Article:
Most of the GRC initiatives have been driven by the need to maintain organizational agility while adhering to highly rigid and ever-increasing compliance mandates. In last three years, there have been more than 14,000 new regulations issued by the U.S. government - reaching across the entire spectrum of business operation activities. The most commonly cited regulations include Sarbanes-Oxley (SOX), OSHA, ISO, FCPA, AML, Patriot Act, ITAR, and NASDAQ Rules. The demand for compliance doesn’t stop there. In addition to external regulatory compliance, an effective compliance program must also address internal compliance needs such as management of financial risk related to capital allocation, market, and insurance, as well as needs related to HR policies, product quality standards, health and safety regulations, IT governance, and best practices. Meeting both internal and external compliance standards has become a multimillion dollar challenge at many companies. It's estimated that companies will spend more than $31B on GRC in 2008, according to the AMR Research. Ken Denman, held that, "Compliance failure can directly erode value – translating into reductions in EBITDA and market capitalization.” Jonathan R. Barr held the same view. He cited an example of Titan Corporation as an evidence of far-reaching consequences of non-compliance. He noted, “Take the example of Titan Corporation. It engaged in FCPA violations during the period of 1999 to 2001, and was cited by FCPA official as, “a poster child of how to not have an FCPA compliance program”. In 2005, Titan pled guilty to three felonies. It paid $28.5 million in penalties and fines and as a condition of probation had to institute a strict compliance program in internal controls to prevent future FCPA violations. And as a result, Lockheed Martin Corporation backed away from planned acquisition of Titan. We should all agree with these devastating results for Titan and people at Titan to made carrier decisions not in an institute on an effective compliance program."

Due to high costs of compliance, organizations are now increasingly demanding more from their compliance approaches. In particular, they want to replace siloed solutions that address individual compliance issues with a more holistic approach-an approach that can support myriad Governance, Risk Management, and Compliance mandates and better align with business objectives. Ken Denman pointed out that siloed approach potentially increases the overall business risk for the organizations – resulting in proliferation of inconsistent documents, emails, and spreadsheets which often results in errors, duplicity and redundancy. These factors often cause costs to spiral out of control. For this reason the concept of a cross-functional convergence of these activities represents a progressive approach, and is quickly replacing the traditional fragmented or silo mentality. This approach aims to unify the management of "Governance", "Risk" and "Compliance" and optimize these activities in order to help overcome the problems caused by business fragmentation and disjointed approaches.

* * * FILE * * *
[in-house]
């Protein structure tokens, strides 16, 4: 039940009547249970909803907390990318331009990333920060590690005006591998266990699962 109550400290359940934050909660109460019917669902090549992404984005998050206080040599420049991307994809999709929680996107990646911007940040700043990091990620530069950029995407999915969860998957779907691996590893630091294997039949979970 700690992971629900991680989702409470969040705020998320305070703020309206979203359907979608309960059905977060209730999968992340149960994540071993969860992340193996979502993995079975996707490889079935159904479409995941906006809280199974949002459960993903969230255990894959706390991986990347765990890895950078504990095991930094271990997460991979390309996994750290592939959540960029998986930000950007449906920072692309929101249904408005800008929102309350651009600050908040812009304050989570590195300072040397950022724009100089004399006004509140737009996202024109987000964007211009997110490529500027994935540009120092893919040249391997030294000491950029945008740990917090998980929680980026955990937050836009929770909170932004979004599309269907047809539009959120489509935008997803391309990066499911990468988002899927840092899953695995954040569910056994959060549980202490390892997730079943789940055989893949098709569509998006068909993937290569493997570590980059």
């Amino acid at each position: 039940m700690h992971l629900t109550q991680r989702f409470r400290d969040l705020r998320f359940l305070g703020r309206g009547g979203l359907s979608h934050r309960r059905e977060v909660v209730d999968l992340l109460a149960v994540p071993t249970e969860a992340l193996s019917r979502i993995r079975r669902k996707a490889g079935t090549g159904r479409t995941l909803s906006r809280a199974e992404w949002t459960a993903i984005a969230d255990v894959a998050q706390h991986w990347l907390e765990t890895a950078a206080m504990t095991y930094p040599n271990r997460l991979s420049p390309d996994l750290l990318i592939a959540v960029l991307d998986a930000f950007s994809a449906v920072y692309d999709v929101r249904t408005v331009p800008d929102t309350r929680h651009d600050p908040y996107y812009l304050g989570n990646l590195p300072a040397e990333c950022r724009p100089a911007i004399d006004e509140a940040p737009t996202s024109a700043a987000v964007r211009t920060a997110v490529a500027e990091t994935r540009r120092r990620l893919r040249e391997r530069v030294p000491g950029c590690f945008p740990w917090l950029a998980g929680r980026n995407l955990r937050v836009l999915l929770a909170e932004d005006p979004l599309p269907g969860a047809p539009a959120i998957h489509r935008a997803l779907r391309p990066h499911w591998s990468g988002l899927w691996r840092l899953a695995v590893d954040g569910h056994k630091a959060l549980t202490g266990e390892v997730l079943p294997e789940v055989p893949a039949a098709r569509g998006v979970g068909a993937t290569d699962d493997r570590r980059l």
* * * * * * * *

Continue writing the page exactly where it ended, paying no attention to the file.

Discussing the scope of GRC department for an organization, Mitchell held, "The Governance, risk and compliance department is often labeled as the department of NO – always telling people what not to do. Our response to such criticism is that fastest cars need the best brakes. You actually design brakes to moderate speed in the direction of vehicle. These aspects of the vehicle are engineered right there, build in to the way the vehicle functions. Very similarly if we think about the organization, we need to think about how we can build a GRC model, and engineer into the business to get maximum impact from those processes cost-effectively."

So what are these brakes, what are these GRC processes?